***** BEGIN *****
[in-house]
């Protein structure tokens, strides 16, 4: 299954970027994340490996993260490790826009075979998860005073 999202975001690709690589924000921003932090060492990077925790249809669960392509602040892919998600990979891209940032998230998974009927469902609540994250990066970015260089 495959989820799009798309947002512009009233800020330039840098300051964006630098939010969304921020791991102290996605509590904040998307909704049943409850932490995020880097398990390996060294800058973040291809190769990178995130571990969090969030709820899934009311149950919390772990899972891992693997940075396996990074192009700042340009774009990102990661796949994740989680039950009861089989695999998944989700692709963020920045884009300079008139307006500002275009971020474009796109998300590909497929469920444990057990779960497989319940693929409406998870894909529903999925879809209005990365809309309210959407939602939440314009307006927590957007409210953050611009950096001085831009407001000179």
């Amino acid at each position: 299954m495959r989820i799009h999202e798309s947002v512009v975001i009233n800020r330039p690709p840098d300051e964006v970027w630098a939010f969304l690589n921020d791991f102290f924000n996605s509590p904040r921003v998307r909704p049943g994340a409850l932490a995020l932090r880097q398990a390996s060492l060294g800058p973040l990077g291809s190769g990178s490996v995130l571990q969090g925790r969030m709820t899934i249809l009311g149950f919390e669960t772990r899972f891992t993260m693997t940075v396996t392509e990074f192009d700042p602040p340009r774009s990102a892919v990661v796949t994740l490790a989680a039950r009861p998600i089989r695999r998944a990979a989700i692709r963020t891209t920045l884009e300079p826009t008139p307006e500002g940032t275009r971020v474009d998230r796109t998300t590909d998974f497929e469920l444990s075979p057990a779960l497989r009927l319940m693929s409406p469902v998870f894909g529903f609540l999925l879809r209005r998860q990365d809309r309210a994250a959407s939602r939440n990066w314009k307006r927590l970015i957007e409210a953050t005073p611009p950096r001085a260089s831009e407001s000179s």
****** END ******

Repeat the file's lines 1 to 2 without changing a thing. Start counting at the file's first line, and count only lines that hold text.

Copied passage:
[in-house]
């Protein structure tokens, strides 16, 4: 299954970027994340490996993260490790826009075979998860005073 999202975001690709690589924000921003932090060492990077925790249809669960392509602040892919998600990979891209940032998230998974009927469902609540994250990066970015260089 495959989820799009798309947002512009009233800020330039840098300051964006630098939010969304921020791991102290996605509590904040998307909704049943409850932490995020880097398990390996060294800058973040291809190769990178995130571990969090969030709820899934009311149950919390772990899972891992693997940075396996990074192009700042340009774009990102990661796949994740989680039950009861089989695999998944989700692709963020920045884009300079008139307006500002275009971020474009796109998300590909497929469920444990057990779960497989319940693929409406998870894909529903999925879809209005990365809309309210959407939602939440314009307006927590957007409210953050611009950096001085831009407001000179």